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JH

Straka Satire

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Heather Straka, Teamwork (part II), 2019, archival pigment photograph on Photorag Ultrasmooth, 1210 x 2060 mm paper size. Heather Straka, Thing of the Past, 2019,  archival pigment photograph on Photorag Ultrasmooth, 994 x 1600 mm paper size. Heather Straka, The Scream, 2019, archival pigment photograph on Photorag Ultrasmooth, 1000 x 1567 mm paper size. Heather Straka, Man of the Cloth, 2019,  archival pigment photograph on Photorag Ultrasmooth, 666 x 1000 mm paper size. Heather Straka, Reverie, 2019,  archival pigment photograph on Photorag Ultrasmooth, 1210 x 1815 mm paper size.

There are two teams here: delissimo gals versus yummy guys. Five svelte multi-racial femmes (posing awkwardly, as if in a fashion shoot, clutching Molotov cocktails and oxy-acetylene cutting torches) are about to blow the priapic patriarchy to smithereens. Four brutish brawny hunks straining with their shirts off (overtones of Cézanne's Bathers and Iwo Jima marines) are huffing and puffing to put it together again. In this nihilistic piss-take, loaded with tropes, nothing changes. Boo hoo.

Auckland

 

Heather Straka
…another dissection

 

1 November - 21 December 2019

Allegorical images are quite rare in contemporary art, and understandably these highly ambiguous, linked up Heather Straka photographs—they have the antiqued look (caused by the impeccably controlled light and fine detail) of Andrew Wyeth egg tempera interiors—are open to a number of interpretations.

Politically Straka‘s apparent banner of ‘Vive La Révolution’—gloating over the demolition of a room (read Western Civilization) and its piano (ie. colonialist arts culture)—is I think obviously ironic. Many of the images are mischievous and provocative, being filled with art historical references and calculatedly over reductive in their apparent ‘meanings.’

There are two teams here: delissimo gals versus yummy guys. Five svelte multi-racial femmes (posing awkwardly, as if in a fashion shoot, clutching Molotov cocktails and oxy-acetylene cutting torches) are about to blow the priapic patriarchy to smithereens. Four brutish brawny hunks straining with their shirts off (overtones of Cézanne’s Bathers and Iwo Jima marines) are huffing and puffing to put it together again. In this nihilistic piss-take, loaded with tropes, nothing changes. Boo hoo.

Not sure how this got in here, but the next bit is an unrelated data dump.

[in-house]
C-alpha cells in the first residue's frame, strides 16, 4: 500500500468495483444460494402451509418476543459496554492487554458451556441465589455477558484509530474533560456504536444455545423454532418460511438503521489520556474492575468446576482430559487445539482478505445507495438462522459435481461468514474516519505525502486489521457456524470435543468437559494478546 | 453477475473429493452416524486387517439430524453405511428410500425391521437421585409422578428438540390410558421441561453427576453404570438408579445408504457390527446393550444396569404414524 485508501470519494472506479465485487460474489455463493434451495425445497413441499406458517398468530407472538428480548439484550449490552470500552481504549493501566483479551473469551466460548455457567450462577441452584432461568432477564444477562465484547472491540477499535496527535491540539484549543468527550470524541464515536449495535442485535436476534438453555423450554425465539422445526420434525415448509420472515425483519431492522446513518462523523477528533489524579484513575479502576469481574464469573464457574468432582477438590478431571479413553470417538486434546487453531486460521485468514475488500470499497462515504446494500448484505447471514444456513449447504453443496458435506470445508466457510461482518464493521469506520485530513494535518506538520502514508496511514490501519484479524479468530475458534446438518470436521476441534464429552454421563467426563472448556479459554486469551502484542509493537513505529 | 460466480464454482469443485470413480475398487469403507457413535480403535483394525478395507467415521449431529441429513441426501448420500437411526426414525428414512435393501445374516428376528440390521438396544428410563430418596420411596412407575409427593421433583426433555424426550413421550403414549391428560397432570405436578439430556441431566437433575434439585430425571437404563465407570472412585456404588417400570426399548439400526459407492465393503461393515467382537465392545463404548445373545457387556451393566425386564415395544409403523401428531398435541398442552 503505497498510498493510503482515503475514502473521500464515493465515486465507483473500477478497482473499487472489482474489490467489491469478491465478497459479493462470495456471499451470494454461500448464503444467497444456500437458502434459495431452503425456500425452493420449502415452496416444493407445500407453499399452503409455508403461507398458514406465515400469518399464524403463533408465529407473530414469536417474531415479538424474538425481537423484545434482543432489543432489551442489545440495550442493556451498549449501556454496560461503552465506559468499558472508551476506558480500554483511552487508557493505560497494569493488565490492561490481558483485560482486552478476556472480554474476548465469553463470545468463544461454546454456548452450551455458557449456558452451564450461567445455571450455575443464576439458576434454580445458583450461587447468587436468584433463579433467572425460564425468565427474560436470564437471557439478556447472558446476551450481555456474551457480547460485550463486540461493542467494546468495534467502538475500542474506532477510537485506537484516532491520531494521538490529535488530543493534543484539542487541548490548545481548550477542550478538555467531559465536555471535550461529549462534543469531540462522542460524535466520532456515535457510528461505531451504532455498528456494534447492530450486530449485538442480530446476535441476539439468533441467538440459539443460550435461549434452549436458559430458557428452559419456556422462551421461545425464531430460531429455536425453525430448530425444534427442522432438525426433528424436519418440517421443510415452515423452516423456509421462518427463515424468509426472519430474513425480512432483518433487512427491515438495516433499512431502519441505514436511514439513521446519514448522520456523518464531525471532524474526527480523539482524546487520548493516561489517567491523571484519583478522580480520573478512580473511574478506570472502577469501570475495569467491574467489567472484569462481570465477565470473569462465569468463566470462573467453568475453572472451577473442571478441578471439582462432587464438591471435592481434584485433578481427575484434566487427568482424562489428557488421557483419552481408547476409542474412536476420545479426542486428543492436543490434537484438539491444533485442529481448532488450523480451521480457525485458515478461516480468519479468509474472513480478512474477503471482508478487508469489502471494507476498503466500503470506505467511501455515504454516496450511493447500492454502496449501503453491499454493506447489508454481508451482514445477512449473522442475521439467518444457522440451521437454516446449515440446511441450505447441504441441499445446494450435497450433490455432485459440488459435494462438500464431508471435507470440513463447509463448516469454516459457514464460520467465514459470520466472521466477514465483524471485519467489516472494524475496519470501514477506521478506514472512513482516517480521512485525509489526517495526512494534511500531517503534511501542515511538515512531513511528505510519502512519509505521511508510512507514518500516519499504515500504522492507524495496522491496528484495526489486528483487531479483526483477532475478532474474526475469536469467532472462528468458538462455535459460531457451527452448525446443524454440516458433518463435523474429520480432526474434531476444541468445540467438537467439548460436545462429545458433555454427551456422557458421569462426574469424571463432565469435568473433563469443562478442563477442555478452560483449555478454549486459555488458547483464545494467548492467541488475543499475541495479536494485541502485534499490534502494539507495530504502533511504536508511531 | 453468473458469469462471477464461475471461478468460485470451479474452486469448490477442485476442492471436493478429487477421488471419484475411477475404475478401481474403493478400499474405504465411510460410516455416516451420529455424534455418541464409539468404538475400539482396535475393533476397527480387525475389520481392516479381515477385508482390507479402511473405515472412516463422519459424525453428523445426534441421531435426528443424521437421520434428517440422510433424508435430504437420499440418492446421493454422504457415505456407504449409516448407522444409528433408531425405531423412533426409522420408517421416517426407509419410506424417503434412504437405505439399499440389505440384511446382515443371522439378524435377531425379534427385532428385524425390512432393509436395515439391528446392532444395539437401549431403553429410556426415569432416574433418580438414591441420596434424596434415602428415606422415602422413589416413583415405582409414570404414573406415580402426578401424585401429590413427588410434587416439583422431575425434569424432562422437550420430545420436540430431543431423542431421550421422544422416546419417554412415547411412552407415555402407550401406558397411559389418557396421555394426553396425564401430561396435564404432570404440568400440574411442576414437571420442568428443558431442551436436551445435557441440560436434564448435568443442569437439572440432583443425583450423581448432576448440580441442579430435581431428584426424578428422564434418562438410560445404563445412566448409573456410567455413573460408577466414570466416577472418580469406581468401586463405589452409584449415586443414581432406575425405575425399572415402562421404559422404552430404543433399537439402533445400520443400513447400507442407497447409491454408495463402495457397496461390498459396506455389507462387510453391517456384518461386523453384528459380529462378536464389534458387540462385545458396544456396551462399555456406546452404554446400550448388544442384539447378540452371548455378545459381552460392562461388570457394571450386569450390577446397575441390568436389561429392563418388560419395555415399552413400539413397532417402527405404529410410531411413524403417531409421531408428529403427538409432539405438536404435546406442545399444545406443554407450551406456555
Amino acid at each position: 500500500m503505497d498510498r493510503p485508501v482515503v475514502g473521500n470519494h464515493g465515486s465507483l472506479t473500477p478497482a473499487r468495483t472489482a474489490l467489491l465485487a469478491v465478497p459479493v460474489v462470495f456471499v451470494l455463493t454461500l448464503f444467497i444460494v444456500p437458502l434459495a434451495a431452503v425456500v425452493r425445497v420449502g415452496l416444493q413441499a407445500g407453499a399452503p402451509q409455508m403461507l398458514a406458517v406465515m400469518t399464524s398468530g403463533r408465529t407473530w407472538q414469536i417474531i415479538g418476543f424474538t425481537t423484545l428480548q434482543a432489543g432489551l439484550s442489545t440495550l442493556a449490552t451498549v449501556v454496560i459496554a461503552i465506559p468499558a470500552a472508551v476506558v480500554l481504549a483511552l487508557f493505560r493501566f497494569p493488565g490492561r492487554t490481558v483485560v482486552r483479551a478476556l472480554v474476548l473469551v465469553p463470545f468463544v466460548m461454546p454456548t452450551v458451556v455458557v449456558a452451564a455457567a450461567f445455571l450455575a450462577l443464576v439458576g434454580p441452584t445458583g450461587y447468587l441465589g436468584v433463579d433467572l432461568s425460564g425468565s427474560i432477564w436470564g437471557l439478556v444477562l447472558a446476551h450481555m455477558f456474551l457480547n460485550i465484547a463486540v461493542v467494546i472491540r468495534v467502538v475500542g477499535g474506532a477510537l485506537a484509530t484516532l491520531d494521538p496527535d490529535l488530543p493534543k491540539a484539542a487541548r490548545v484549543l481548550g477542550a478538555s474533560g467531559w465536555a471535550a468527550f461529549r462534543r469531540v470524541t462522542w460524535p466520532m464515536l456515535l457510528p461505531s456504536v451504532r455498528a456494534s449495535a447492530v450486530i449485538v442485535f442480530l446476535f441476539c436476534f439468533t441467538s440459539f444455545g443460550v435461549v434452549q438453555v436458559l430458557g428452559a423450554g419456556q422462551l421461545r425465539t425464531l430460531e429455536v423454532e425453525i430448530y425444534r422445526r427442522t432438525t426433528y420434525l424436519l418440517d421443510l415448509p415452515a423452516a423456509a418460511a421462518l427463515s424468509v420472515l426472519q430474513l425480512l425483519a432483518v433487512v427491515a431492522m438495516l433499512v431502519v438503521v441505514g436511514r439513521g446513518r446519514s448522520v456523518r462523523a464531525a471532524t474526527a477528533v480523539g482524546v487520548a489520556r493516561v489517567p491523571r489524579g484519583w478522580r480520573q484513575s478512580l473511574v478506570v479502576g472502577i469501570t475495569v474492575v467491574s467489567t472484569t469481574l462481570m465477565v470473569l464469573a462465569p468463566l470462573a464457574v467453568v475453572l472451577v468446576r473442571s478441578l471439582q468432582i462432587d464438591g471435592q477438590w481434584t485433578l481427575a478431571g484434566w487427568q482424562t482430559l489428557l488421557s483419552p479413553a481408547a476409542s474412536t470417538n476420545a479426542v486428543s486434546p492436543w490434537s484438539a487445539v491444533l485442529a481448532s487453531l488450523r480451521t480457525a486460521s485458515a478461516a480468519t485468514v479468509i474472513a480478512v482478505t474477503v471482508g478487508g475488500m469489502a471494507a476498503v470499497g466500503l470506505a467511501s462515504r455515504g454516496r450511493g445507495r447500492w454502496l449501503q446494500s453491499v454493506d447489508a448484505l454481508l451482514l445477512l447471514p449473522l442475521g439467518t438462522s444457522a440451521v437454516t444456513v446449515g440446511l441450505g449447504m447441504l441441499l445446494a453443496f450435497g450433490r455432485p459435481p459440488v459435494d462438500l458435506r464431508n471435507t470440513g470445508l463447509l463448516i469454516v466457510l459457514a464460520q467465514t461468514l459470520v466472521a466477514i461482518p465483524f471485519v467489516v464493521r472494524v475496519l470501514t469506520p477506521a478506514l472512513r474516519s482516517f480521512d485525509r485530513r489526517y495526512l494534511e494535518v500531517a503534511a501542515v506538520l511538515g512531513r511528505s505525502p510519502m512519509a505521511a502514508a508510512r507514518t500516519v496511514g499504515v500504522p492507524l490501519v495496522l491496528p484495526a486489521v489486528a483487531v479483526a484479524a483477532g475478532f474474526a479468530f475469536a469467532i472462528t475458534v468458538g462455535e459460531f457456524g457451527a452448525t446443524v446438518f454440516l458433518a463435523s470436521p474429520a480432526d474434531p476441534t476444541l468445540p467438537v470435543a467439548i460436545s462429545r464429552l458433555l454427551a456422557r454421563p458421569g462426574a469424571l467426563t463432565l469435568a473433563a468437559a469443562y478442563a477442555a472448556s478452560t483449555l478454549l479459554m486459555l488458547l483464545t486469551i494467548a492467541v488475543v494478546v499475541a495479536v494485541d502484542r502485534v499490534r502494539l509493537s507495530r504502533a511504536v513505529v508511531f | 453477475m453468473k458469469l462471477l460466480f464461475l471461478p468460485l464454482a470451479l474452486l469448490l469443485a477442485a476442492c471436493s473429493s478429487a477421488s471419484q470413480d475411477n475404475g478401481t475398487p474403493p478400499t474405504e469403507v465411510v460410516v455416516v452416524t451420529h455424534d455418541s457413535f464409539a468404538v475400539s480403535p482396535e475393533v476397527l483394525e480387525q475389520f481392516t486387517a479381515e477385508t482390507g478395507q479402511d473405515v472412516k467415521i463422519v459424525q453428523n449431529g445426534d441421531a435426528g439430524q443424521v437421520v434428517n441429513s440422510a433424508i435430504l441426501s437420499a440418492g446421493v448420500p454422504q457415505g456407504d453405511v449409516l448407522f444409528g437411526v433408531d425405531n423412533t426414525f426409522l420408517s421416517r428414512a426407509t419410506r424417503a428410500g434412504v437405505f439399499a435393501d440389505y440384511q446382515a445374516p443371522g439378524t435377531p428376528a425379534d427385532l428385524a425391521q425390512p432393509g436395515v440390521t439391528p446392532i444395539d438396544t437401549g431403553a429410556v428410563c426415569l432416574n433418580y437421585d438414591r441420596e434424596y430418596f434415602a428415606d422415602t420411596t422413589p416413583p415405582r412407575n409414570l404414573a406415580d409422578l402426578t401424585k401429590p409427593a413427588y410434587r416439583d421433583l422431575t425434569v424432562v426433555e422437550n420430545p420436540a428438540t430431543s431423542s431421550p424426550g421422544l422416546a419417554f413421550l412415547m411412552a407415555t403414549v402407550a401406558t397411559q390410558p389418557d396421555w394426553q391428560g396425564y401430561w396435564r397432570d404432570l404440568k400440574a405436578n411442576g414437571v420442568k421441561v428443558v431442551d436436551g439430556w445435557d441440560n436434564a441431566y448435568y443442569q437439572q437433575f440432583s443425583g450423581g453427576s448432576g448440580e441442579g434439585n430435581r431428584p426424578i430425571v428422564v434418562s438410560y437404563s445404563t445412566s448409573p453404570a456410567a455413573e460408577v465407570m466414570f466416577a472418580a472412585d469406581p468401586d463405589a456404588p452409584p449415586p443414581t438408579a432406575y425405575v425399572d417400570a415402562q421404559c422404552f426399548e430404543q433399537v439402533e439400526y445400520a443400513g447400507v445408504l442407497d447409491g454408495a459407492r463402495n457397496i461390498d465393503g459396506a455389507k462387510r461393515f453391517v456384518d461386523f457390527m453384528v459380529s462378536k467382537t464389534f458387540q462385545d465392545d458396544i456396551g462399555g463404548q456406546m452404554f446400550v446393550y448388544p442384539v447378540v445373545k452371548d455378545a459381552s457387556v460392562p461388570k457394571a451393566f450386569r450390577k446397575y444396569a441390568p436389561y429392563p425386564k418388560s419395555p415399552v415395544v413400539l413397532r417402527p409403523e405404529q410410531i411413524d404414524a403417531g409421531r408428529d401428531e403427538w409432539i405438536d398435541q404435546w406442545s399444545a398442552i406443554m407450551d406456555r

Another image shows a mini-skirted drag queen screaming with delight at the smoke and rubble-filled mayhem while she pounds the ivories. The splintering cacophony is celebratory.

Other images are much more contemplative and subdued. A pensive brown-haired boy, sitting in the background and through the smoke calmly watching the he-men strain re-erecting the collapsed ceiling and walls, is also present in two other images—in both cases ruefully eyeballing the camera. Once there was a future.

In one image, a priest is standing behind the boy. Paradoxically the dismissive mood does not extend to institutionalised religion. The priest seems genuinely good and keen to help the young. There is no sense he is a predator.

These five images are far darker (literally) than the earlier more light-infused photographs Straka has created over the years. They look like magazine illustrations: art historic radical chic.

Some might think these shots are about the ‘Me Too’ movement but they suggest much more than that. They seem to smirk at the clubbiness of identity politics, the presumed values of togetherness, the search for symbols as rallying points for communities.

Nicely installed the acting-out protagonists watch each other, especially the boy (on a slightly higher level) watching himself and the priest in the distance, or when with the hulks, watching the frenetic queen across the room.

As a set that relies on careful architectural positioning, these interconnected works make a provocatively lively installation. Great conversation starters if you want to talk about ambiguity.

John Hurrell

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